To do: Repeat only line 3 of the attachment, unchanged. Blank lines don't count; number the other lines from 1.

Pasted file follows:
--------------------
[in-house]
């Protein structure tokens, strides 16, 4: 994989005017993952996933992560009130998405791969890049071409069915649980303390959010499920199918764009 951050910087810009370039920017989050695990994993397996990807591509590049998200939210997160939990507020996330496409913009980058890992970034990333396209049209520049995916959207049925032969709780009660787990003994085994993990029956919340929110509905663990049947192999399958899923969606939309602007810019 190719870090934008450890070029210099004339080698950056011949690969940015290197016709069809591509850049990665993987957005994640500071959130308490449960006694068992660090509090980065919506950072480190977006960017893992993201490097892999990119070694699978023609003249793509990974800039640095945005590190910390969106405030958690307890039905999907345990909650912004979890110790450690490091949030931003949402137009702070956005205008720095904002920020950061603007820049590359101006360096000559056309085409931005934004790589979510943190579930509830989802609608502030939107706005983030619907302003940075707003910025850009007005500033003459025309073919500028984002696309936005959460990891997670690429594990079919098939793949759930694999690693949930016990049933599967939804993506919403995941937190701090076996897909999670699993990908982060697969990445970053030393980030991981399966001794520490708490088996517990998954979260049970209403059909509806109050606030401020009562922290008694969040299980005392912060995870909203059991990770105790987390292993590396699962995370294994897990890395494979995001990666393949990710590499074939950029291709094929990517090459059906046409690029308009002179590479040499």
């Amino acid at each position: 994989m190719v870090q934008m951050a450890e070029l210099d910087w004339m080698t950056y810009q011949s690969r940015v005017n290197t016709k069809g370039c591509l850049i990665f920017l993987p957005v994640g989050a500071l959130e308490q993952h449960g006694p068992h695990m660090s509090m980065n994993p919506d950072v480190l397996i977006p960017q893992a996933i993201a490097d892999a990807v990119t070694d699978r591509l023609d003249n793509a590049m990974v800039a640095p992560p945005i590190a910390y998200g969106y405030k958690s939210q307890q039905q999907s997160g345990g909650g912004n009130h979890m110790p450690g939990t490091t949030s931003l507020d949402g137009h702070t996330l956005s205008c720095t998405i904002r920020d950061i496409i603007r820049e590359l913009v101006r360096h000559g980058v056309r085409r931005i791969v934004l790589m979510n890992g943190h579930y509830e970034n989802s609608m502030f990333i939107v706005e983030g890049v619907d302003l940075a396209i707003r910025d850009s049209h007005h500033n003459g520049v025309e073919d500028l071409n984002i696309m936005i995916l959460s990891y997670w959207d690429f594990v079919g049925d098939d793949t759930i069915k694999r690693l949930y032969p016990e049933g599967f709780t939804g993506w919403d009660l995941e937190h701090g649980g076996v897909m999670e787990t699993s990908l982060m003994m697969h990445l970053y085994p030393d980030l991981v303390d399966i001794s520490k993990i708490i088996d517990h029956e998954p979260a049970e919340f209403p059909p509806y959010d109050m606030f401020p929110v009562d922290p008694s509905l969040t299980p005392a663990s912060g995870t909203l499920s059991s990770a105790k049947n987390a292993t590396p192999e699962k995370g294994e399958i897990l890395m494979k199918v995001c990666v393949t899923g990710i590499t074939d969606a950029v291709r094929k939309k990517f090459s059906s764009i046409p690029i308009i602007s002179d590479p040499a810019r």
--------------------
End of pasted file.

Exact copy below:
């Amino acid at each position: 994989m190719v870090q934008m951050a450890e070029l210099d910087w004339m080698t950056y810009q011949s690969r940015v005017n290197t016709k069809g370039c591509l850049i990665f920017l993987p957005v994640g989050a500071l959130e308490q993952h449960g006694p068992h695990m660090s509090m980065n994993p919506d950072v480190l397996i977006p960017q893992a996933i993201a490097d892999a990807v990119t070694d699978r591509l023609d003249n793509a590049m990974v800039a640095p992560p945005i590190a910390y998200g969106y405030k958690s939210q307890q039905q999907s997160g345990g909650g912004n009130h979890m110790p450690g939990t490091t949030s931003l507020d949402g137009h702070t996330l956005s205008c720095t998405i904002r920020d950061i496409i603007r820049e590359l913009v101006r360096h000559g980058v056309r085409r931005i791969v934004l790589m979510n890992g943190h579930y509830e970034n989802s609608m502030f990333i939107v706005e983030g890049v619907d302003l940075a396209i707003r910025d850009s049209h007005h500033n003459g520049v025309e073919d500028l071409n984002i696309m936005i995916l959460s990891y997670w959207d690429f594990v079919g049925d098939d793949t759930i069915k694999r690693l949930y032969p016990e049933g599967f709780t939804g993506w919403d009660l995941e937190h701090g649980g076996v897909m999670e787990t699993s990908l982060m003994m697969h990445l970053y085994p030393d980030l991981v303390d399966i001794s520490k993990i708490i088996d517990h029956e998954p979260a049970e919340f209403p059909p509806y959010d109050m606030f401020p929110v009562d922290p008694s509905l969040t299980p005392a663990s912060g995870t909203l499920s059991s990770a105790k049947n987390a292993t590396p192999e699962k995370g294994e399958i897990l890395m494979k199918v995001c990666v393949t899923g990710i590499t074939d969606a950029v291709r094929k939309k990517f090459s059906s764009i046409p690029i308009i602007s002179d590479p040499a810019r």